Six decades of economics publishing

Presenting data on all full-length articles published in the three top general economics journals for one year in each of the 1960s through 2010s, I analyze how patterns of co-authorship, age structure and methodology have changed, and what the possible causes of these changes may have been.

A new paper by Daniel Hammermesh. He examines the QJE, AER and JPE.

Especially interesting is the changing number of authors (production function?):

Screen Shot 2012-12-24 at 8.41.23 AM

Authors are getting older. And now just 87.4% male dominated instead of  95.3%!

Screen Shot 2012-12-24 at 8.41.41 AM
And apparently we are getting more empirical but less likely to use existing data (in spite of the Internet!).

Screen Shot 2012-12-24 at 8.42.17 AM

60 thoughts on “Six decades of economics publishing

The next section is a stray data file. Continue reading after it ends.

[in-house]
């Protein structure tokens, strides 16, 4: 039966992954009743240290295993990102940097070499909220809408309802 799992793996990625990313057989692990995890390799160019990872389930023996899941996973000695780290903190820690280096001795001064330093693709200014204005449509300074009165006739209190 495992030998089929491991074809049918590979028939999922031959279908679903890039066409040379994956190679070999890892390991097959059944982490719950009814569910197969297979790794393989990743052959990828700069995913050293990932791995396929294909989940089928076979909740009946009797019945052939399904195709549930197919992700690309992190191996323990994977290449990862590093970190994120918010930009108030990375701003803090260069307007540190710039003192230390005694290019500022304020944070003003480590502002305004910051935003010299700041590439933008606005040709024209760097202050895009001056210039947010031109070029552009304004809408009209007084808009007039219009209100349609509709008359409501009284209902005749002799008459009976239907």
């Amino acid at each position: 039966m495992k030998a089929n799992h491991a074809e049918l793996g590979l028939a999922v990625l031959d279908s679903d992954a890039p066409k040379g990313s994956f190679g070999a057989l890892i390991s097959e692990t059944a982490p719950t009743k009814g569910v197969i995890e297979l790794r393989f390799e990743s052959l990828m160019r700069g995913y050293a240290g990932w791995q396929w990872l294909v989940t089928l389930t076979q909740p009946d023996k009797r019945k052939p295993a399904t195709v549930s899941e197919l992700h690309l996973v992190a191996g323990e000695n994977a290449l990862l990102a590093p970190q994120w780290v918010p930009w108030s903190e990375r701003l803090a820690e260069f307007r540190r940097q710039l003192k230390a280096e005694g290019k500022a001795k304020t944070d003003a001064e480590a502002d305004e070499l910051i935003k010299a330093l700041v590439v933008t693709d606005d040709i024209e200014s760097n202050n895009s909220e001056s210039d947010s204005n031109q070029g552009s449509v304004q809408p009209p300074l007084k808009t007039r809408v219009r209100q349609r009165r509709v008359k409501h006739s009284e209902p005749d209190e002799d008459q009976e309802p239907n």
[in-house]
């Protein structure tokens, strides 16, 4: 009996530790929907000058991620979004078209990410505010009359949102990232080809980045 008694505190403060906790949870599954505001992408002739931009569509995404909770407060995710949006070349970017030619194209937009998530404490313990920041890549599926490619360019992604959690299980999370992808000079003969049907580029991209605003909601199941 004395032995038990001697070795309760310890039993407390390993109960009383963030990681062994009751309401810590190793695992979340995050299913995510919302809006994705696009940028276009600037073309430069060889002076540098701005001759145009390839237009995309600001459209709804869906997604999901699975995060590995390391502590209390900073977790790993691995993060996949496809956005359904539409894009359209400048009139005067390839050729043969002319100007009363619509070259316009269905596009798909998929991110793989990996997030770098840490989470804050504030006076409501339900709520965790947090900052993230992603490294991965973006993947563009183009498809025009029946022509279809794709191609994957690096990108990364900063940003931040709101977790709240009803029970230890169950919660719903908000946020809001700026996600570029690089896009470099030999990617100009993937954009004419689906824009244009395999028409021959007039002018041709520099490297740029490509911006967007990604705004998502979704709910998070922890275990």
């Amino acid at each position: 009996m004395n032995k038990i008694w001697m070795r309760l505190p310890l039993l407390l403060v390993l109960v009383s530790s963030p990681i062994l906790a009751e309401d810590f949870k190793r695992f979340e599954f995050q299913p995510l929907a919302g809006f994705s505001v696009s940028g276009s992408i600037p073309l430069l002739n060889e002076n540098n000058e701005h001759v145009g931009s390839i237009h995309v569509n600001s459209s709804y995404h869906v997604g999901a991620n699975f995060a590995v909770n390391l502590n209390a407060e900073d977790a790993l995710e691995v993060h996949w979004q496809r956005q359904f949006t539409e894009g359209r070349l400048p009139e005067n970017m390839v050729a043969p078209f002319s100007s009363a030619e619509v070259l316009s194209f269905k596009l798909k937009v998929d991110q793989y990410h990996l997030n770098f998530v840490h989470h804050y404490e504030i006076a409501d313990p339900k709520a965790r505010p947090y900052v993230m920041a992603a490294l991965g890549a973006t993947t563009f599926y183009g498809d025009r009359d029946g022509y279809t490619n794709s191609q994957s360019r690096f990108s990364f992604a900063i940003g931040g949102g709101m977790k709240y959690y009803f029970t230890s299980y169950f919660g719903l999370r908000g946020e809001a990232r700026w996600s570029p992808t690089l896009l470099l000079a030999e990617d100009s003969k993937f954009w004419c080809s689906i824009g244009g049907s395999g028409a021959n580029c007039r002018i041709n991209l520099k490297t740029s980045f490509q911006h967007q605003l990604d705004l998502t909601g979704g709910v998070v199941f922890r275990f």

1. Pingback: Assorted links

  2. Pingback: Links « Nation of Beancounters

  3. Pingback: Joyeux Noël (et quelques liens) | Rationalité Limitée

  4. Pingback: The Frontier of Knowledge « azmytheconomics

  5. Pingback: Somewhere else, part 27 | Freakonometrics

  6. Pingback: International Relations, Principal Theory « elcidharth

  7. this is interesting! is the implication that field work is becoming sexier, that there is a publishing bias toward having ‘new’ and ‘your own’ data, that field experiments are fun because the data collection is potentially harder but the analysis is potentially more straightforward… or that ‘standard’ datasets like DHS and LSMS (at least for dev econ) need an update to be more useful for the types of questions people want to ask now? presumably, the move towards empirical field work and the decline of the use of theory are linked phenomena?

  8. Pingback: The Critical Theory of International Relations and I | elcidharth

  9. Pingback: Intellectual Habits | Letters to a Post-Apocalyptic Dictator

  10. Pingback: Economics can do many things—but it cannot help the economy – Quartz

  11. Pingback: Economics can do many things but it cannot help the economy | lespritdefinesse

  12. Pingback: A paradigm shift in empirical economics? | Homines Economici

  13. Pingback: A paradigm shift in empirical economics? – Mortgage Rates

  14. Pingback: Phải chăng thời của lý thuyết đã qua? | Phân tích kinh tế

  15. Pingback: Phải chăng thời của lý thuyết đã qua? | MFEPE